As of Monday, Oct. 9, US missions in Turkey have suspended non-immigrant visa services and closed their doors to the public, while Turkish consulates in the United States have suspended “all visa services” to Americans. The Turkish currency immediately plummeted on world markets. The ostensible cause of the visa spat was the arrest in Turkey of a local US consulate employee on suspicion of links to Fethullah Gulen, the Turkish cleric living in exile in America, whom President Tayyip Erdogan accuses of orchestrating the failed coup against him in 2016. Washington says the charge is baseless and damaging bilateral relations.
DEBKAfile: Relations between the Trump administration and the Turkish president have been deteriorating for the past nine months, since President Donald trump sacked Gen. Michael Flynn as his national security adviser.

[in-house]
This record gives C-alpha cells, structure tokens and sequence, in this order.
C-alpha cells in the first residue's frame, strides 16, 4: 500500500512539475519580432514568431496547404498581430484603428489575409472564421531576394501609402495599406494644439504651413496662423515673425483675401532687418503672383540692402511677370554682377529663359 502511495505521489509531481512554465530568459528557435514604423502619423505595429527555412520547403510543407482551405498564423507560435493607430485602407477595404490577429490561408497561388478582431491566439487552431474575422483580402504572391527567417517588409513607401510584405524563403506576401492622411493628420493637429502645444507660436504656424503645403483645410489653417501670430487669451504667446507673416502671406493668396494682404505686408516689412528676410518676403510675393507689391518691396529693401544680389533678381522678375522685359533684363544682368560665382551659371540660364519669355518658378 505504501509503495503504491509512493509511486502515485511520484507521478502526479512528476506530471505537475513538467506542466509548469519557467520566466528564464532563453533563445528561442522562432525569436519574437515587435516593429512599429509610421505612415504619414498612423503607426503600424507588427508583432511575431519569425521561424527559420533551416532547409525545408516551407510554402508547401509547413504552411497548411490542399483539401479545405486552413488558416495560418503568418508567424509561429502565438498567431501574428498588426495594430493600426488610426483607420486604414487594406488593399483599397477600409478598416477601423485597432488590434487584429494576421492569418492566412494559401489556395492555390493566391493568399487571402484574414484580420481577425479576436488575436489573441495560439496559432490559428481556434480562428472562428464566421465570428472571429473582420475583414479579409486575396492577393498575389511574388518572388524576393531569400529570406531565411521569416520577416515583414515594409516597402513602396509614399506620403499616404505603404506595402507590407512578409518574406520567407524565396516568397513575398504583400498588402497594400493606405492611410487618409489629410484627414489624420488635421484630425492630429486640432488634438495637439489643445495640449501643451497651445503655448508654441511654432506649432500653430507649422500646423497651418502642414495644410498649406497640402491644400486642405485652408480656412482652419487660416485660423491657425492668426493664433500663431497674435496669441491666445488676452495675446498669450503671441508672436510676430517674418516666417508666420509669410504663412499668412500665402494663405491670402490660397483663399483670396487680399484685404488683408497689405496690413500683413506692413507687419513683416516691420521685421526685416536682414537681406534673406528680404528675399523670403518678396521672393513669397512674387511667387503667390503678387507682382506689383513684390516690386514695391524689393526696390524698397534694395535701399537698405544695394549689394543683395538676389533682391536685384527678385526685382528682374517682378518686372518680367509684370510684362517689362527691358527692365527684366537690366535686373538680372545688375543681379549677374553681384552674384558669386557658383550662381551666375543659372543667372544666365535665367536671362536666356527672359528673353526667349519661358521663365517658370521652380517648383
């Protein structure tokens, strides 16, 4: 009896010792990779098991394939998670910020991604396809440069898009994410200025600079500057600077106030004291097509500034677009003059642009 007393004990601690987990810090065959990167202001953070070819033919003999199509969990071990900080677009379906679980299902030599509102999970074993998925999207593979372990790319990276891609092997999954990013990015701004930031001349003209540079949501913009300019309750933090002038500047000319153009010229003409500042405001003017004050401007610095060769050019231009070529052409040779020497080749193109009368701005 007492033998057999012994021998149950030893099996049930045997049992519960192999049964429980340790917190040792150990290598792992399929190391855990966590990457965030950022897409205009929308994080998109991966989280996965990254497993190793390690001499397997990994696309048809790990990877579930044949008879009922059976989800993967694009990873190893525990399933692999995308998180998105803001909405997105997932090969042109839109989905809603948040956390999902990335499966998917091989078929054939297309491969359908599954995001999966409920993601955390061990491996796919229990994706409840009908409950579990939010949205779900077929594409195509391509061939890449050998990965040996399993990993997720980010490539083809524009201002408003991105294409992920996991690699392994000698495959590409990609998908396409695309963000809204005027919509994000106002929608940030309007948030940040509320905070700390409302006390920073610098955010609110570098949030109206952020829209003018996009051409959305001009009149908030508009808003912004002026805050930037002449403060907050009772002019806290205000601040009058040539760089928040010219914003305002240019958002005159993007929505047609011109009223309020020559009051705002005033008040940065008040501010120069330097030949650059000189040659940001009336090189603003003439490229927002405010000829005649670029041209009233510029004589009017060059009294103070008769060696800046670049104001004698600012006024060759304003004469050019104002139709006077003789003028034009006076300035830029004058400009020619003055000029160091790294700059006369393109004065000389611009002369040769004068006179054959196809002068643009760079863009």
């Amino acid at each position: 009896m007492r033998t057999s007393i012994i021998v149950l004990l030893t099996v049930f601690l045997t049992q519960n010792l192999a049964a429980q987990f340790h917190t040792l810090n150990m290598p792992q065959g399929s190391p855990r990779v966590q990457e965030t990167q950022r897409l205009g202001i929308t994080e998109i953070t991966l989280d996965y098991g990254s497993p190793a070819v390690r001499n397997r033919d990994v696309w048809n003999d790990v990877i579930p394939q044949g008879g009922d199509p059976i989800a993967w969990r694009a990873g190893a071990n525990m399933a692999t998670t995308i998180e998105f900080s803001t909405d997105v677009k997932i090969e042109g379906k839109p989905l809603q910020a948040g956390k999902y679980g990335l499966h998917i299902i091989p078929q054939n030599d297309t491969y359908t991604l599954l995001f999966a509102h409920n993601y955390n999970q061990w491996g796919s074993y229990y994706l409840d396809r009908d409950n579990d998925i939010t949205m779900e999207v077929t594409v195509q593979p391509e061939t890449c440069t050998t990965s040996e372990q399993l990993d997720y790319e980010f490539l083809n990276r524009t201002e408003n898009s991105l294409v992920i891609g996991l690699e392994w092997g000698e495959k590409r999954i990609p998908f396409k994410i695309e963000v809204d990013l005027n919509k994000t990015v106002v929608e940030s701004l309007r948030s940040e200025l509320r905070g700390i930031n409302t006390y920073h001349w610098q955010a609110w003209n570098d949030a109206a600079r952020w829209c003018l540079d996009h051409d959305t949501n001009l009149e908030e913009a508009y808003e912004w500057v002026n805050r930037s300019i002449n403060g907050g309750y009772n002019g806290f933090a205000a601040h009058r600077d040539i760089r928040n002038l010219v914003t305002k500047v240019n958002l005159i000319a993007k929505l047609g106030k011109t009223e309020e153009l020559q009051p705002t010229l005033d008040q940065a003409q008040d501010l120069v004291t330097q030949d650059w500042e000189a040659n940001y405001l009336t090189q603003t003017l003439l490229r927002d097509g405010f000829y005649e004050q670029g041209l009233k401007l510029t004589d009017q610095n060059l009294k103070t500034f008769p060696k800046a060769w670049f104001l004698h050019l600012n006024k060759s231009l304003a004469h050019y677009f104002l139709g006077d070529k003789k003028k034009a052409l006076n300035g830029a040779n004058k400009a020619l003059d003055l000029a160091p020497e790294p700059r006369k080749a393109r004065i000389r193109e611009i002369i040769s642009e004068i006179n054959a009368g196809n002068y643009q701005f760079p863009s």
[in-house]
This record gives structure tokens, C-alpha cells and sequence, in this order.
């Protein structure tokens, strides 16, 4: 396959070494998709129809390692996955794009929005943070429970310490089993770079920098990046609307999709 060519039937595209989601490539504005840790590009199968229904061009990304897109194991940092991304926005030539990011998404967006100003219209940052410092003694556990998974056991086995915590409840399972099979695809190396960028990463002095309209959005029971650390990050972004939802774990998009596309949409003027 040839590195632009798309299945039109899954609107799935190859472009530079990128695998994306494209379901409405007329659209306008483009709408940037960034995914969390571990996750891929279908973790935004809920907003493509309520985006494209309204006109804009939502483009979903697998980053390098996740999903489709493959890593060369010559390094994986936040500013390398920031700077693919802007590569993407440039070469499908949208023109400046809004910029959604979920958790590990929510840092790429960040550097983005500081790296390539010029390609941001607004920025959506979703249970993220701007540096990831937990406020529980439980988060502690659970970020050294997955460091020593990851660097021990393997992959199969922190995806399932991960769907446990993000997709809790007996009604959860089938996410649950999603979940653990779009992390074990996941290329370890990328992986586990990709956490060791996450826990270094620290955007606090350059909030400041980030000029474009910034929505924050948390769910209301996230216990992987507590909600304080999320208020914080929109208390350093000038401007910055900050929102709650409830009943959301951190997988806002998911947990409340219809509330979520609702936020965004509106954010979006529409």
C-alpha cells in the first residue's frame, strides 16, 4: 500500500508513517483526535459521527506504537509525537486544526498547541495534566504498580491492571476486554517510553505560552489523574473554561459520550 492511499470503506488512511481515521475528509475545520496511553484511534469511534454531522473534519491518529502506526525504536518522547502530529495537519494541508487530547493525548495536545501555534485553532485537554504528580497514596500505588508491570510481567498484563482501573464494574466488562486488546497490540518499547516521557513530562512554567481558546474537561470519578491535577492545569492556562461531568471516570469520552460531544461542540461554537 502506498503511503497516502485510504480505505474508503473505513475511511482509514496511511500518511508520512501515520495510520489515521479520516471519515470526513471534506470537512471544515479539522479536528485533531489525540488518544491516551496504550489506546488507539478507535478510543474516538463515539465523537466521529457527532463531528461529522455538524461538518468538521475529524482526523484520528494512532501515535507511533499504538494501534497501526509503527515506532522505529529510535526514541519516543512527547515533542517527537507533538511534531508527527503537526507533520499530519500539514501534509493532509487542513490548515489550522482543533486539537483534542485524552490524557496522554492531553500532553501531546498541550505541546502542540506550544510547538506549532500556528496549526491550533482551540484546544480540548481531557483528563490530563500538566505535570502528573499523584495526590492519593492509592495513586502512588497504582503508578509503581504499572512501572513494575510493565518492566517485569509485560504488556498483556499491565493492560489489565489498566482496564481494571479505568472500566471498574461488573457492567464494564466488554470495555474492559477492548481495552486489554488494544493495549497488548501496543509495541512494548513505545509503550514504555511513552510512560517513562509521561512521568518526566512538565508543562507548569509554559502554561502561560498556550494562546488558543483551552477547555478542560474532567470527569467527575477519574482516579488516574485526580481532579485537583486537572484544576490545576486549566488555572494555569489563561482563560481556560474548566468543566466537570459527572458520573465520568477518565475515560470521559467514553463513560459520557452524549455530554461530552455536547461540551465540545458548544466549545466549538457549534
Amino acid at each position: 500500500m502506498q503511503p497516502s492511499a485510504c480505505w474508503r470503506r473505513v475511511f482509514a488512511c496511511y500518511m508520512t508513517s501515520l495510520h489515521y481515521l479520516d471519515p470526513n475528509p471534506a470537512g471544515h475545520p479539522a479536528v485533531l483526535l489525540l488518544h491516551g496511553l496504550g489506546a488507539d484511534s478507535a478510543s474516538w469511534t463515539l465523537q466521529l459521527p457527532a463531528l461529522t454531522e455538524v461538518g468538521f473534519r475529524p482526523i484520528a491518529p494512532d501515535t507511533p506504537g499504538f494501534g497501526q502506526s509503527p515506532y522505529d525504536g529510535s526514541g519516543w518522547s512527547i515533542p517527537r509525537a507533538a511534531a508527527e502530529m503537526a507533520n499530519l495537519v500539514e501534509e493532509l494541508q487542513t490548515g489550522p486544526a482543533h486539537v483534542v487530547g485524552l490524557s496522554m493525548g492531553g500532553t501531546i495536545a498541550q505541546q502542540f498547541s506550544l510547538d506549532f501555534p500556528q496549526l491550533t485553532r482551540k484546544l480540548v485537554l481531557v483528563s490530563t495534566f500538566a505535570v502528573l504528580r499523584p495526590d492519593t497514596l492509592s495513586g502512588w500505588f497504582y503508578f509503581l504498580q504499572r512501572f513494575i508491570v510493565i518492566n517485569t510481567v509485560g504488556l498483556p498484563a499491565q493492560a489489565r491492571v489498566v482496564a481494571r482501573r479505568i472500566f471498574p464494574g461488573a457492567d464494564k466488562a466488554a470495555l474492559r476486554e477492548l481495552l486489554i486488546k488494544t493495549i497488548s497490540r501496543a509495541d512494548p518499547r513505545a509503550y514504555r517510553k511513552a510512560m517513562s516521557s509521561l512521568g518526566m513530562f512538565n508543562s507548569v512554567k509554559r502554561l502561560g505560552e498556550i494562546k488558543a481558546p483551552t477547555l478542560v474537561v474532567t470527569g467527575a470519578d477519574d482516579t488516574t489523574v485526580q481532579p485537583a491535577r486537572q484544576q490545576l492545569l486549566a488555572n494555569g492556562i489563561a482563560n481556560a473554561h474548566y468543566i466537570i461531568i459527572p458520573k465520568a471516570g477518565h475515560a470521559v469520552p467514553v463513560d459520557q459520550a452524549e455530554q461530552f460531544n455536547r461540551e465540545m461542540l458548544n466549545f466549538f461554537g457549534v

Flynn was later discovered to have been a paid lobbyist on behalf of the Erdogan government in Washington, who promoted rapprochement between the two governments as part of a wider US-Russian collaboration in the war on the Islamic State.
This strategy collapsed with Flynn’s departure from the White House. The Turkish President then came to believe that the US government and some of its intelligence agencies were behind the thwarted military coup, which aimed not just at his ouster but also assassination. He persists in these charges in the face of flat denials from Washington.
This obsession took on a fresh complication when America backed the Syrian Kurdish YPG militia as the most competent ground force for defeating the Islamic State.
These disputes and deep mistrust drove Erdogan to distance himself from Washington and go after ties with Moscow and Tehran to bolster Turkey’s position in Syria and counter American influence.
Turkey is the first member of NATO to enter into ties of cooperation with the Russian military and security apparatus. The visa spat is but the first overt sign of the rising hostility between Washington and Ankara, with more to come.